Shock, but No Shift: Hospitals' Responses to Changes in Patient Insurance Mix
Thursday, November 12, 2015 : 10:55 AM
Tuttle South (Hyatt Regency Miami)
*Names in bold indicate Presenter
Medicaid reimburses health care providers for medical services at a lower rate than any other type of insurance coverage. To make up for the burden of treating Medicaid patients, providers claim that they must raise the rates of individuals covered by private insurance – a phenomenon referred to as cost-shifting. The current literature attempting to identify and measure the degree of cost shifting in the US health care market has produced mixed results. In this paper, I examine cost-shifting with a new identification strategy where I exploit a Medicaid expansion for the disabled where for every new Medicaid enrollee another individual dropped private coverage, creating an opportunity for significant cost-shifting. Using the Healthcare Cost and Utilization Project’s Nationwide Inpatient Sample, I first replicate previous findings from the March Current Population Survey and the Survey of Income and Program Participation and demonstrate that there is 100 percent crowd-out from these particular Medicaid expansions. Next, I find that hospitals reduce the charge rates of the privately insured, a result that is consistent with profit maximization in the simple two-sector mixed-economy model outlined by Sloan et al. (1978). The results suggest that hospitals are not employing cost-shifting strategies as they claim.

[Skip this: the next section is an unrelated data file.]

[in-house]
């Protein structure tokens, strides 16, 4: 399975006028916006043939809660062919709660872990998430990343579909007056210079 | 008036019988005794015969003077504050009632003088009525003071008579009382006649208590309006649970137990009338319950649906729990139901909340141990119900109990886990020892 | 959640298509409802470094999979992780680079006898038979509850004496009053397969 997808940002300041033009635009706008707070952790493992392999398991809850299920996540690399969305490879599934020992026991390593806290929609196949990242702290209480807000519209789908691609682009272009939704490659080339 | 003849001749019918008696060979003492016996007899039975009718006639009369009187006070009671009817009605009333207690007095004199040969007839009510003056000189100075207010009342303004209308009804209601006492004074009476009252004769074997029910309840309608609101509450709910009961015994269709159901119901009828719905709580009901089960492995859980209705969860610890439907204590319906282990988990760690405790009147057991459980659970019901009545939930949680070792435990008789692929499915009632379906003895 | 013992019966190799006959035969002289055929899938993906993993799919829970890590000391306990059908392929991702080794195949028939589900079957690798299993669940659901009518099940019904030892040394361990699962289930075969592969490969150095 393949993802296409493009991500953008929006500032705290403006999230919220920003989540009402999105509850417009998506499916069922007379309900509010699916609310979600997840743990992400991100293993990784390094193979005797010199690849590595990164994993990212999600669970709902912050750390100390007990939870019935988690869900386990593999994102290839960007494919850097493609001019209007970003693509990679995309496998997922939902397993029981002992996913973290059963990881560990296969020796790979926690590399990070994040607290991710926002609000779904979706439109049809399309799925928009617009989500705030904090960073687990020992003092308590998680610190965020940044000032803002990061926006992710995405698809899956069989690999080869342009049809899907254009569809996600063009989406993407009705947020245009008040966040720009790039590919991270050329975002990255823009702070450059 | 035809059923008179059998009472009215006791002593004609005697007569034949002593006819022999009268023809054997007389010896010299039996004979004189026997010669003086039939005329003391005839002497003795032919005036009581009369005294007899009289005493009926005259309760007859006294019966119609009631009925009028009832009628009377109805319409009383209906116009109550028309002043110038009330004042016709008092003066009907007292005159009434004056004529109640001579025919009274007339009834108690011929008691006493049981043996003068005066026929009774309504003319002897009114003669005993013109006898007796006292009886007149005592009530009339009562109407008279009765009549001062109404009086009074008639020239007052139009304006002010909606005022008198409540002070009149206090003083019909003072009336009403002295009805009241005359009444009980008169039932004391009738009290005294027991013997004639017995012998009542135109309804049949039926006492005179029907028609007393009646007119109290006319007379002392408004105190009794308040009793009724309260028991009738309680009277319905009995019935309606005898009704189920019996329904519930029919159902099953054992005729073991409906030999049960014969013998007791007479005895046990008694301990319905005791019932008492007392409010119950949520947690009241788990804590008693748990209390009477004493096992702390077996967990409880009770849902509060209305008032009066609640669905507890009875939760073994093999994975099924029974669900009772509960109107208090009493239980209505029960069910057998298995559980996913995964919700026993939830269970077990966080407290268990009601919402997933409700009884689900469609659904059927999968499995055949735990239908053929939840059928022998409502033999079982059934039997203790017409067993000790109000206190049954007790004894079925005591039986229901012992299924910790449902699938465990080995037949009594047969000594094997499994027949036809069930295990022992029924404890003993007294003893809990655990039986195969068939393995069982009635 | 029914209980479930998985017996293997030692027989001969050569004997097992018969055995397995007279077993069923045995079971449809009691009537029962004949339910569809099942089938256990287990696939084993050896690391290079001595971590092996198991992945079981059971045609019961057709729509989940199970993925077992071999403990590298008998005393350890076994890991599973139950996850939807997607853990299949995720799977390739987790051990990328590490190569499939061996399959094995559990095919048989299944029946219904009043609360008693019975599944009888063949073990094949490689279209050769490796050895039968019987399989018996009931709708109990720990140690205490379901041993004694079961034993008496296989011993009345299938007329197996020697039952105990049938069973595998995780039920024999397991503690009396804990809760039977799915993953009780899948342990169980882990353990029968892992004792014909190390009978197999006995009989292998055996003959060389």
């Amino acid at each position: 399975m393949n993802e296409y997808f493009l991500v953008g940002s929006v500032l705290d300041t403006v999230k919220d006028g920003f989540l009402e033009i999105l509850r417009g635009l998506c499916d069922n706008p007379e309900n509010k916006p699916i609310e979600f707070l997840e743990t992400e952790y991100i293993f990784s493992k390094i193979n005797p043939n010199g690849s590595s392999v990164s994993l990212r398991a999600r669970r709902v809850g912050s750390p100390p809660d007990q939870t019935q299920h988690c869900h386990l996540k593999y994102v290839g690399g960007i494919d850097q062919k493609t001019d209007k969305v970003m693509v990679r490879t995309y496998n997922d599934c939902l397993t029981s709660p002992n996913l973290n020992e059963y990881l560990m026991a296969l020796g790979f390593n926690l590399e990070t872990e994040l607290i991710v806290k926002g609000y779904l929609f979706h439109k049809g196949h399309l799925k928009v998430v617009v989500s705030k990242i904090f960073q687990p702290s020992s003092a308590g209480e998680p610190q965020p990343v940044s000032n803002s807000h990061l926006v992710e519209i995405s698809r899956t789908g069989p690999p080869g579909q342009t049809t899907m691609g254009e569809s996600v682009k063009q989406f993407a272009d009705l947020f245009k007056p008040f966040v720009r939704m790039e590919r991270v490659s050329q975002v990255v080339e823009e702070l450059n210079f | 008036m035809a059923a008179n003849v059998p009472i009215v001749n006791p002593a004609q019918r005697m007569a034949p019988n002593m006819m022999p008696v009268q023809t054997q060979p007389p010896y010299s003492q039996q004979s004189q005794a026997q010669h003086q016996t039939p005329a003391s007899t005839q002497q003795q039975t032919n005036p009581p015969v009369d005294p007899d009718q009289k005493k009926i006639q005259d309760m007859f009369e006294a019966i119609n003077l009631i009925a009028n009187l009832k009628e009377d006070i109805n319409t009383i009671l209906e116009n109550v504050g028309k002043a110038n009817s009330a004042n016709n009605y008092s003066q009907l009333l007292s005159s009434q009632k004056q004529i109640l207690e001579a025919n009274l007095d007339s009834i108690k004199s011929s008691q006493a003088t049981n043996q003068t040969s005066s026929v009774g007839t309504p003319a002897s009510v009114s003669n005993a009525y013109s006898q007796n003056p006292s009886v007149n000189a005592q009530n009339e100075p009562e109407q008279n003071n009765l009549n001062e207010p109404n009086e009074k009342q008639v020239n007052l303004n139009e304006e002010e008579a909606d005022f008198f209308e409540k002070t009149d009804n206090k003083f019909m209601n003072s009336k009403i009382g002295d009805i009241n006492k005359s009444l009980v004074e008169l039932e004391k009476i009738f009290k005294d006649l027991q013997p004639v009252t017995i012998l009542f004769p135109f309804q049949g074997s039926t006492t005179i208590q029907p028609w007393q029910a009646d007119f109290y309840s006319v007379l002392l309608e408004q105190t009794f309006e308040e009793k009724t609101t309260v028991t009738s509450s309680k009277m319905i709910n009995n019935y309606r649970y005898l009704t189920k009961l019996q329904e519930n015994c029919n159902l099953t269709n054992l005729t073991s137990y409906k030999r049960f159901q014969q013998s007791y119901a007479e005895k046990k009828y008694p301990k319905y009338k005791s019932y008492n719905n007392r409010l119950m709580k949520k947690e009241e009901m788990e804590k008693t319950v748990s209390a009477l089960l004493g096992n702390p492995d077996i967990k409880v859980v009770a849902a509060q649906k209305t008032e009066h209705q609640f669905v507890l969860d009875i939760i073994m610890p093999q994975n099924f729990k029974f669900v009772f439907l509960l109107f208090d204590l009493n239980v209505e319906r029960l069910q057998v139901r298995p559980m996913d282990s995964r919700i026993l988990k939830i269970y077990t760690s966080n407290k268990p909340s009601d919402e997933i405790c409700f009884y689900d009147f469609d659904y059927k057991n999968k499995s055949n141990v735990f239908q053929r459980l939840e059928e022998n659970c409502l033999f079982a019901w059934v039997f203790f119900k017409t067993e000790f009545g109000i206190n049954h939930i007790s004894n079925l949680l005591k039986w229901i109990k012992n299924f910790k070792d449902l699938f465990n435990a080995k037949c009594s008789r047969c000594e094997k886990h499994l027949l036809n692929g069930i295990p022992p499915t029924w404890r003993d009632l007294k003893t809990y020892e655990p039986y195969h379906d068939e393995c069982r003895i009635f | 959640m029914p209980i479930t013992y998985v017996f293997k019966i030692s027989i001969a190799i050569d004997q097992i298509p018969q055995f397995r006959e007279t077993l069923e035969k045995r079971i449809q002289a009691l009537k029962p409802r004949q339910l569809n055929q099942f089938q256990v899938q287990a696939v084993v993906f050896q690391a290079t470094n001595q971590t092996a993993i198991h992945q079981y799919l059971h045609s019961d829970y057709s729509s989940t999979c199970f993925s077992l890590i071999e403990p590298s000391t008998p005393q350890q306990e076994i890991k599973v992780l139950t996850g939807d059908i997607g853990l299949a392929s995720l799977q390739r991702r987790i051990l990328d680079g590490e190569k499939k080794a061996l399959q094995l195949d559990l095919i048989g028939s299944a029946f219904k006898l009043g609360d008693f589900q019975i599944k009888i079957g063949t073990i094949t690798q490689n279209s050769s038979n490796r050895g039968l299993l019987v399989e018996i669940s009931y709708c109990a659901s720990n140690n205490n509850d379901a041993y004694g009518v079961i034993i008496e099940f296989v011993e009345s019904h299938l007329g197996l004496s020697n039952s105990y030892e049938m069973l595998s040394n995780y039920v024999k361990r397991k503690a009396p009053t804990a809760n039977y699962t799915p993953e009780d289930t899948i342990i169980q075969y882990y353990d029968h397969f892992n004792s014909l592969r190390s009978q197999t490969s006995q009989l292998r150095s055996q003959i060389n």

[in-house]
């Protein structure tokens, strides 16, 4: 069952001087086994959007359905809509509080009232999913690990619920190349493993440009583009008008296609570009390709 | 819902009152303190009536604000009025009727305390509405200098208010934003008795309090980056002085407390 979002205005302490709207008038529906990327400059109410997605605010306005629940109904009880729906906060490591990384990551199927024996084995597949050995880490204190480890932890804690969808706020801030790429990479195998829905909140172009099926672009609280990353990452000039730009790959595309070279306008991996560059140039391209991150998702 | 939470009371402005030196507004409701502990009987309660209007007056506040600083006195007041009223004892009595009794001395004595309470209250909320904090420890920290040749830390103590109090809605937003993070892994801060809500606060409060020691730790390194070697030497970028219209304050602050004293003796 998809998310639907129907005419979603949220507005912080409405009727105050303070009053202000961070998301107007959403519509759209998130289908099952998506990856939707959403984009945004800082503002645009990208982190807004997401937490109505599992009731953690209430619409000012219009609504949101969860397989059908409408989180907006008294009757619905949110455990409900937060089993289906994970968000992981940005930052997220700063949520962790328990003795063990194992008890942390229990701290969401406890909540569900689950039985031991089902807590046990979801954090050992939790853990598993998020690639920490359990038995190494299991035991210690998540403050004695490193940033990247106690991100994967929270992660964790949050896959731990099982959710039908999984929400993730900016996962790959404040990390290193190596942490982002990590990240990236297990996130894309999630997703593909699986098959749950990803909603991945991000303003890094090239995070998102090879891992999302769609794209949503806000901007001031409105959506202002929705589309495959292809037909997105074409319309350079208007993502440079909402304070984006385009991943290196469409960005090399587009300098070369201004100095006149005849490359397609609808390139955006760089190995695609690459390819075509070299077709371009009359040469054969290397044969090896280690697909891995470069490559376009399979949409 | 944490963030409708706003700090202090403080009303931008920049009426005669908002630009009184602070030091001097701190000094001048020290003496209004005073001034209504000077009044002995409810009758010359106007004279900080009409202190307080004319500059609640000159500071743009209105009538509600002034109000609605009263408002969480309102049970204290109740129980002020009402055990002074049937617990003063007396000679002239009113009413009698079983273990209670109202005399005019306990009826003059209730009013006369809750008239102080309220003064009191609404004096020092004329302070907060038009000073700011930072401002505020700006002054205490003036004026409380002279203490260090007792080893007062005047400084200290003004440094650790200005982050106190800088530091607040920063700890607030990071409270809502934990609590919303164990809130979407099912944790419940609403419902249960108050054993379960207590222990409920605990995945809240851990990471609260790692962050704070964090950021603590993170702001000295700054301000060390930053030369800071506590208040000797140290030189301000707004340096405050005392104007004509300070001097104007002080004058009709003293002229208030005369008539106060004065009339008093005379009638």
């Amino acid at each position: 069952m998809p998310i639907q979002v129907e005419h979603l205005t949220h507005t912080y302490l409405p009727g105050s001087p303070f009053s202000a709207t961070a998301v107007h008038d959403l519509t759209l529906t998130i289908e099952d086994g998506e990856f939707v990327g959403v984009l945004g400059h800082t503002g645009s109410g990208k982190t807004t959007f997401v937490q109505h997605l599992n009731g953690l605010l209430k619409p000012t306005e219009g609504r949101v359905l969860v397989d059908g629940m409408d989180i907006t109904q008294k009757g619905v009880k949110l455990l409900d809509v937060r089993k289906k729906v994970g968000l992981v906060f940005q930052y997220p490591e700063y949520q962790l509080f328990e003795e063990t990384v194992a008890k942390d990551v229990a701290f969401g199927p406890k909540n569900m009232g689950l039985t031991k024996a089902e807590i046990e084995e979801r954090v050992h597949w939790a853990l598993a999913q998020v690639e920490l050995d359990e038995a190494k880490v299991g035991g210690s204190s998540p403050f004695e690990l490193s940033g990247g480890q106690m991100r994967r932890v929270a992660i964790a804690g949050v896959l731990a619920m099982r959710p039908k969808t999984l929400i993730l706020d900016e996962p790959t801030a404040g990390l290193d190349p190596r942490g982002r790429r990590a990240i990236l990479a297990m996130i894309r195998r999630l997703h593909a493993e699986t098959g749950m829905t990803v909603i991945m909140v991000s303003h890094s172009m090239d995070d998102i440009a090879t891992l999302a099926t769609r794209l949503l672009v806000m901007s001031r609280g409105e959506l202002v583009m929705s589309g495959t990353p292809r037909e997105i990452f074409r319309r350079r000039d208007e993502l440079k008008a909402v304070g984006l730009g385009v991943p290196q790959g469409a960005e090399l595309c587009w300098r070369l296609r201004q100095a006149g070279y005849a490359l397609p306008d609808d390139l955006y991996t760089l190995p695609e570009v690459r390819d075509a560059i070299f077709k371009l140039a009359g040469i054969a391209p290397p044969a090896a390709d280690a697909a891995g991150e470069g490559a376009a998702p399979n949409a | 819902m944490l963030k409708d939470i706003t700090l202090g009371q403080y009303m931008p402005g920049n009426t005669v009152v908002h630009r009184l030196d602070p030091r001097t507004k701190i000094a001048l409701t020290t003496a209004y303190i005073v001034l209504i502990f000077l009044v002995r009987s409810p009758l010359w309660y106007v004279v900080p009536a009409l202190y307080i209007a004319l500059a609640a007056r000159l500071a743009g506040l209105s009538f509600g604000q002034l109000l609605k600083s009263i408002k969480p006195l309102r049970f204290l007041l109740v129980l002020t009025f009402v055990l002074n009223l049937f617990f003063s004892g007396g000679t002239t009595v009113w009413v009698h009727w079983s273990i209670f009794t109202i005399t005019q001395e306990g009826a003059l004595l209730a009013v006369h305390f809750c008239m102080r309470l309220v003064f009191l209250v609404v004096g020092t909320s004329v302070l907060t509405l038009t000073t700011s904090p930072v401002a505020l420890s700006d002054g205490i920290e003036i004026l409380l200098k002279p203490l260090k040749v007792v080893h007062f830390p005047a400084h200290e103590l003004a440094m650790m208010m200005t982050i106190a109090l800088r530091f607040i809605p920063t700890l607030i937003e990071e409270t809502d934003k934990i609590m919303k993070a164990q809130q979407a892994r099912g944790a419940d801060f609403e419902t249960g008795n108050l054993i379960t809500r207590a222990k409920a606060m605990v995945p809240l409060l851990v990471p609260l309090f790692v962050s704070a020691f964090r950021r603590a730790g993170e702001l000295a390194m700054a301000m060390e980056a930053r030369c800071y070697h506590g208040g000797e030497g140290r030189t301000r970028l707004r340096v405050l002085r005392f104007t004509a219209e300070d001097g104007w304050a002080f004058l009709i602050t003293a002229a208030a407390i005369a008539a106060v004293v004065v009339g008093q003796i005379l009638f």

- KWagner_ShockShift.pdf (1004.0KB)